The Bloomberg Barclays US Municipal Bond Index covers the USD-denominated long-term tax exempt bond market. The index has four main sectors: state and local general obligation bonds, revenue bonds, insured bonds, and prerefunded bonds. Eligible securities must be rated investment grade (Baa3/BBB- or higher) by Moody’s and S&P and have at least one year until final maturity, but in practice the index holding have a fluctuating average life of around 12.8 years.
The Bloomberg Barclays US Corporate High Yield Index measures the USD-denominated, non-investment grade, fixed-rate, taxable corporate bond market. Securities are classified as high yield if the middle rating of Moody's, Fitch, and S&P is Ba1/BB+/BB+ or below, excluding emerging market debt. Payment-in-kind and bonds with predetermined step-up coupon provisions are also included. Eligible securities must have at least one year until final maturity, but in practice the index holdings has a fluctuating average life of around 6.3 years.
The Barclays U.S. Government Bond Index is comprised of the U.S. Treasury and U.S. Agency Indices. The index includes U.S. dollar-denominated, fixed-rate, nominal US Treasuries and US agency debentures (securities issued by US government owned or government sponsored entities, and debt explicitly guaranteed by the US government).
The Bloomberg Commodity Index is a broadly diversified index that allows investors to track commodity futures through a single, simple measure. It is composed of futures contracts on physical commodities and is designed to minimize concentration in any one commodity or sector. It currently includes 19 commodity futures in five groups. No one commodity can comprise less than 2% or more than 15% of the index, and no group can represent more than 33% of the index (as of the annual reweightings of the components).
The Cboe Volatility Index® (VIX®) is a key measure of market expectations of near-term volatility conveyed by S&P 500 stock index option prices.
The MSCI EAFE is designed to measure the equity market performance of developed markets (Europe, Australasia, Far East) excluding the U.S. and Canada. The Index is market-capitalization weighted.
The MSCI Emerging Markets is designed to measure equity market performance in global emerging markets. It is a float-adjusted market capitalization index.
The MSCI All-Country World Index (ACWI) is a market cap weighted index designed to represent performance of the full opportunity set of large- and mid-cap stocks across 23 developed and 26 emerging markets, covering more than 2,700 companies across 11 sectors and approximately 85% of the free float-adjusted market capitalization in each market.
The Russell 1000 Growth Index measures the performance of the large-cap growth segment of the U.S. equity universe. It includes those Russell 1000 Index companies with higher price-to-book ratios and higher forecasted growth values.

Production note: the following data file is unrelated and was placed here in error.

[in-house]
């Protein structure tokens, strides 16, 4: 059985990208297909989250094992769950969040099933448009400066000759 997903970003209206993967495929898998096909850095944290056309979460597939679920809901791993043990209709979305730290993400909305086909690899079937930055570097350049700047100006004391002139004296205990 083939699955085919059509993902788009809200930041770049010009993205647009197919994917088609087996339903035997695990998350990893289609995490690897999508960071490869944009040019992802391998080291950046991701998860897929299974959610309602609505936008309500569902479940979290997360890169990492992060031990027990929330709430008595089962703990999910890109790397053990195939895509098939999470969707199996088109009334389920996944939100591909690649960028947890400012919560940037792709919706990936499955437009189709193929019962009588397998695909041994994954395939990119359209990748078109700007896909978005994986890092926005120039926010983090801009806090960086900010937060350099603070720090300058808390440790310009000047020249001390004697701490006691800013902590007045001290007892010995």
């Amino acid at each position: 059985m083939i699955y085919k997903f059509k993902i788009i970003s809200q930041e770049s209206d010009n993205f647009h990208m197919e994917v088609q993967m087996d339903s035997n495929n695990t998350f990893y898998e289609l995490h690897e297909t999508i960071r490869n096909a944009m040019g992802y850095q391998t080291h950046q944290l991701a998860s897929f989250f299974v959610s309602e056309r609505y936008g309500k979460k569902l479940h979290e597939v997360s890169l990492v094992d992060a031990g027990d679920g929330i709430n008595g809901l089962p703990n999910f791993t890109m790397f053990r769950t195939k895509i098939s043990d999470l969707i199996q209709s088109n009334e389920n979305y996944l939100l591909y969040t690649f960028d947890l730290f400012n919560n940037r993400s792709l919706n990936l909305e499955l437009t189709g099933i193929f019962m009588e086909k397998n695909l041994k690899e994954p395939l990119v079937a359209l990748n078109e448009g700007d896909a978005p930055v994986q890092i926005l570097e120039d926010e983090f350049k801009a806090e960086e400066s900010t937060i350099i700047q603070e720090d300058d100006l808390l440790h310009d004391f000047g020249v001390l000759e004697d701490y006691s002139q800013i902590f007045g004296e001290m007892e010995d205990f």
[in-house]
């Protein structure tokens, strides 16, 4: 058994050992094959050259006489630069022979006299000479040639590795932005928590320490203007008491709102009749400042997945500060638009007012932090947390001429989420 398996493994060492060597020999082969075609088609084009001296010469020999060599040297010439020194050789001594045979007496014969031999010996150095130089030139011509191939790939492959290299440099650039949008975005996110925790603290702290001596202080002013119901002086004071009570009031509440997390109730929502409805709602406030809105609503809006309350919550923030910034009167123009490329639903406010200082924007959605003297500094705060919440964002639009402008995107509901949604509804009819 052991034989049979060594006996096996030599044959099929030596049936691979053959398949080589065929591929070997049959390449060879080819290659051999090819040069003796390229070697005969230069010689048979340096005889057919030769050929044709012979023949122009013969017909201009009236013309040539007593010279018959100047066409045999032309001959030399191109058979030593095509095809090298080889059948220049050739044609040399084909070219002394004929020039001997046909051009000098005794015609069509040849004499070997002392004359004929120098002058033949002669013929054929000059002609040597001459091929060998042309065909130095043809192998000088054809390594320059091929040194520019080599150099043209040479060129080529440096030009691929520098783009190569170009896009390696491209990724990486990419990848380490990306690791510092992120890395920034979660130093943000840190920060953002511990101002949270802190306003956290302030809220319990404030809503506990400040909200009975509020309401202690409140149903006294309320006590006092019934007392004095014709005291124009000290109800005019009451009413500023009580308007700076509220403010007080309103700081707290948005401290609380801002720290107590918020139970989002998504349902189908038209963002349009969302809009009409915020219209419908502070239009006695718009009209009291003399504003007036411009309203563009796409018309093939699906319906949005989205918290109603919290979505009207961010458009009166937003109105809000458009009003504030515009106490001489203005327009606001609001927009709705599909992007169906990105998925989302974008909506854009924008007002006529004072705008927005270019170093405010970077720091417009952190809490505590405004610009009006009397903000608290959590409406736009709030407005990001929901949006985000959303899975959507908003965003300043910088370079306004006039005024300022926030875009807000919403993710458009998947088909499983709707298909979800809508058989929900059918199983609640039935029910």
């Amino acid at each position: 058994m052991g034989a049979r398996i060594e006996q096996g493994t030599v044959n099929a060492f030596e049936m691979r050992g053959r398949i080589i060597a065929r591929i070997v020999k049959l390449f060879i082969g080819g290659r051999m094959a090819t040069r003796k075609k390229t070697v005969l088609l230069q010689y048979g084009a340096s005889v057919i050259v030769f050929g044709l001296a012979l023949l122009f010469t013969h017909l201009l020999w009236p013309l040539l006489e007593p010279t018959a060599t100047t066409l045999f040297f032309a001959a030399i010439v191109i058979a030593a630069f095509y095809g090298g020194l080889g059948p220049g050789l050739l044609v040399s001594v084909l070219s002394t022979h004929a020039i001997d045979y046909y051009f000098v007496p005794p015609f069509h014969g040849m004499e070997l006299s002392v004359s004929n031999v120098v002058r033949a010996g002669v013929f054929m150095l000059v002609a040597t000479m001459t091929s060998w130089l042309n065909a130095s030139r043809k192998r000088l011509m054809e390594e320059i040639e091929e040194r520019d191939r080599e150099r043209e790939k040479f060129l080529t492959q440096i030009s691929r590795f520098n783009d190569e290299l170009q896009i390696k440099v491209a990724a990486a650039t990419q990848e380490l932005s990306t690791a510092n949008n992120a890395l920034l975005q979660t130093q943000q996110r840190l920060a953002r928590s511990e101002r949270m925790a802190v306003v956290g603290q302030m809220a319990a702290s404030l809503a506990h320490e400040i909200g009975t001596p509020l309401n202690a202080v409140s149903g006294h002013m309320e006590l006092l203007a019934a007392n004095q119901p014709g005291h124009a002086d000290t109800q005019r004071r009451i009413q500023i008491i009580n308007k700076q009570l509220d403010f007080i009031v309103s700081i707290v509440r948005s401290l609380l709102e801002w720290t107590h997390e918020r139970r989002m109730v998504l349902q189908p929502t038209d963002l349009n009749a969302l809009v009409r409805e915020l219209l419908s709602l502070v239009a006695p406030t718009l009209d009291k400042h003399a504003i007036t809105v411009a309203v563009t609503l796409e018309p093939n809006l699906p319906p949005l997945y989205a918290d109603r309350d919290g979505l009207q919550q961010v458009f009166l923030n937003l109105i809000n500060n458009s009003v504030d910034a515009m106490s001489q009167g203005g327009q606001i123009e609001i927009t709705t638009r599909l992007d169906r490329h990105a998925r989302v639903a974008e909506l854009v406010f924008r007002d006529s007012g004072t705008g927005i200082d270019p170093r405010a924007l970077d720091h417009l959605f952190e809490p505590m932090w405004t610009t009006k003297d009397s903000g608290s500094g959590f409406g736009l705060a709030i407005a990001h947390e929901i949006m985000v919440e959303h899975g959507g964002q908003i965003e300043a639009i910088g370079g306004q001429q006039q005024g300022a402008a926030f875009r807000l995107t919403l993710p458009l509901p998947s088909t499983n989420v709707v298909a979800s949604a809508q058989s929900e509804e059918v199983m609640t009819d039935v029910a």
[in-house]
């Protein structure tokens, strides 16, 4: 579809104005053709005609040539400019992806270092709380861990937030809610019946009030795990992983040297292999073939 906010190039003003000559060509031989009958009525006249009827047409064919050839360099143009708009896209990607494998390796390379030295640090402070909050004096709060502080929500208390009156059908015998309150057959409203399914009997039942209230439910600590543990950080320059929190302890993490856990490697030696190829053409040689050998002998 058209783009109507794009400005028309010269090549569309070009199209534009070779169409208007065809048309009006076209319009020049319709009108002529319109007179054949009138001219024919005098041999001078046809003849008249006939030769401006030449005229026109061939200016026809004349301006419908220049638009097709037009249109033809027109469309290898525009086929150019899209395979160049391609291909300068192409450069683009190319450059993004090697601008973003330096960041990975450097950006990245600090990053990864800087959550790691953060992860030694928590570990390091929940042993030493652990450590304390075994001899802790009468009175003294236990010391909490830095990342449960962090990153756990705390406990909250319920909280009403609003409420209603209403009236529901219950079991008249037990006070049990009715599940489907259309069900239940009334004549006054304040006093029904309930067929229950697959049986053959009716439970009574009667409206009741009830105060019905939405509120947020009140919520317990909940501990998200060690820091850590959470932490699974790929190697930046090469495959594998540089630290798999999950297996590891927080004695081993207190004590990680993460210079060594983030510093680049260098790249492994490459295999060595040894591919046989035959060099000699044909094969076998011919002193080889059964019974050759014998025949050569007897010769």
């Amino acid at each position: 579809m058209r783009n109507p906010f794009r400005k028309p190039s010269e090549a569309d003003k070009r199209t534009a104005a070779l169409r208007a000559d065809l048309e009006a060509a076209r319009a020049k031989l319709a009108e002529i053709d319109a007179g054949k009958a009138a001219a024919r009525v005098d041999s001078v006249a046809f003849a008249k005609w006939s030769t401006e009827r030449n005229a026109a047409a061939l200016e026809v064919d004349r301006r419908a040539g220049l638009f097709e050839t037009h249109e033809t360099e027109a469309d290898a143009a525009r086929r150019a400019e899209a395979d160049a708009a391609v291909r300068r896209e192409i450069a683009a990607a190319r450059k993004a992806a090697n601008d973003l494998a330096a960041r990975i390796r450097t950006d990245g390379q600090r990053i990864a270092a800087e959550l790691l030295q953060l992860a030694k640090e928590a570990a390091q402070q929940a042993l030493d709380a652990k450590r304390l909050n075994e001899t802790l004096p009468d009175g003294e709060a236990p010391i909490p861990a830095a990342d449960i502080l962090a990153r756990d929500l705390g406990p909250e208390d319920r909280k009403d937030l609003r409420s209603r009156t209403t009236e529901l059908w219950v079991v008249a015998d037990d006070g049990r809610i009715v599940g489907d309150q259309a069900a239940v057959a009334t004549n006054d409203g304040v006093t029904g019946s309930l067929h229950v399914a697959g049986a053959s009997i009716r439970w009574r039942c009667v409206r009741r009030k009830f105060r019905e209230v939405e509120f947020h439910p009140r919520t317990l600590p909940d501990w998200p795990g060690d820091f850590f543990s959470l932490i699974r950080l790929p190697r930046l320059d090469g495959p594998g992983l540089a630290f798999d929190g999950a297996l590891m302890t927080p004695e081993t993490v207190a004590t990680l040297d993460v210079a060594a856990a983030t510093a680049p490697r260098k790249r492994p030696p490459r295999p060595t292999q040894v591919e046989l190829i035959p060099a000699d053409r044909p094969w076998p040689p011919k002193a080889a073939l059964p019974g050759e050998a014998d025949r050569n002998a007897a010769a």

The Russell 1000 Value Index measures the performance of the large-cap value segment of the U.S. equity universe. It includes those Russell 1000 Index companies with lower price-to-book ratios and lower forecasted growth values.
The Russell 2000 Index measures the performance of the small-cap segment of the U.S. equity universe and is a subset of the Russell 3000 Index representing approximately 10% of the total market capitalization of that index. It includes approximately 2000 of the smallest securities based on a combination of their market cap and current index membership.
The Russell 3000 Index measures the performance of the largest 3,000 U.S. companies representing approximately 98% of the investable U.S. equity market.
The Russell Midcap Index measures the performance of the mid-cap segment of the U.S. equity universe and is a subset of the Russell 1000 Index. It includes approximately 800 of the smallest securities based on a combination of their market cap and current index membership. The Russell Midcap represents approximately 31% of the total market capitalization of the Russell 1000 companies.
The S&P BSE SENSEX Index is a free-float market-weighted index of 30 well-established and financially sound stocks on the Bombay Stock Exchange, representative of various industrial sectors of the Indian economy.
The S&P 500 is a capitalization-weighted index of 500 stocks designed to measure performance of the broad domestic economy through changes in the aggregate market value of 500 stocks representing all major industries.
The Dow Jones Industrial Average is a price-weighted average of 30 significant stocks traded on the New York Stock Exchange and the NASDAQ.
The NASDAQ Composite Index includes all domestic and international based common type stocks listed on The NASDAQ Stock Market. The NASDAQ Composite Index is a broad-based capitalization-weighted index.
The Shanghai Composite Index is a stock market index of all stocks (A shares and B shares) that are traded at the Shanghai Stock Exchange.
The U.S. Dollar Index is a weighted geometric mean that provides a value measure of the United States dollar relative to a basket of major foreign currencies. The index, often carrying a USDX or DXY moniker, started in March 1973, beginning with a value of the U.S. Dollar Index at 100.000. It has since reached a February 1985 high of 164.720, and has been as low as 70.698 in March 2008.
West Texas Intermediate (WTI) is a crude oil stream produced in Texas and southern Oklahoma which serves as a reference or "marker" for pricing a number of other crude streams. WTI is the underlying commodity of the New York Mercantile Exchange's oil futures contracts.